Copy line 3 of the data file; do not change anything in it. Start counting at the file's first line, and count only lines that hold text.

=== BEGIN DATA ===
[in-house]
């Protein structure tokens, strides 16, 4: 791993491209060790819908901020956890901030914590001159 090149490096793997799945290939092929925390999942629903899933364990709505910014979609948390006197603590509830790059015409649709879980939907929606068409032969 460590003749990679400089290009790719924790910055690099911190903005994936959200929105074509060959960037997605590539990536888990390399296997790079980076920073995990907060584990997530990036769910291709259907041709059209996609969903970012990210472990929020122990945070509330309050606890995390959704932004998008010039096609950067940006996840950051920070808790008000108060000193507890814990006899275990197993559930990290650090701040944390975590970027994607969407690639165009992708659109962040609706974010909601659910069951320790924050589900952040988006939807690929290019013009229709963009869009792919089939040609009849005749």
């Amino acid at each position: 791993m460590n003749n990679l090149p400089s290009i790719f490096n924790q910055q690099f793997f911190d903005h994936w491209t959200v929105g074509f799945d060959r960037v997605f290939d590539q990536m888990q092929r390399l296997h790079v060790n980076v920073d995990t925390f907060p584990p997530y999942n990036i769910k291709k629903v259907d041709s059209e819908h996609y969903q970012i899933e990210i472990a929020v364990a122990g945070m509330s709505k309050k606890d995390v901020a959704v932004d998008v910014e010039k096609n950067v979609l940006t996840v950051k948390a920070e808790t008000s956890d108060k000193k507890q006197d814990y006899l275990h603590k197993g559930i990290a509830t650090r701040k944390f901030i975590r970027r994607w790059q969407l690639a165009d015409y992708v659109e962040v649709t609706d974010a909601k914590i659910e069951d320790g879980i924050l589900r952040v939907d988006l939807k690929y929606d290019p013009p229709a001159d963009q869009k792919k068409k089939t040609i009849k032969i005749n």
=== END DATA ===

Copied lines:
């Amino acid at each position: 791993m460590n003749n990679l090149p400089s290009i790719f490096n924790q910055q690099f793997f911190d903005h994936w491209t959200v929105g074509f799945d060959r960037v997605f290939d590539q990536m888990q092929r390399l296997h790079v060790n980076v920073d995990t925390f907060p584990p997530y999942n990036i769910k291709k629903v259907d041709s059209e819908h996609y969903q970012i899933e990210i472990a929020v364990a122990g945070m509330s709505k309050k606890d995390v901020a959704v932004d998008v910014e010039k096609n950067v979609l940006t996840v950051k948390a920070e808790t008000s956890d108060k000193k507890q006197d814990y006899l275990h603590k197993g559930i990290a509830t650090r701040k944390f901030i975590r970027r994607w790059q969407l690639a165009d015409y992708v659109e962040v649709t609706d974010a909601k914590i659910e069951d320790g879980i924050l589900r952040v939907d988006l939807k690929y929606d290019p013009p229709a001159d963009q869009k792919k068409k089939t040609i009849k032969i005749n």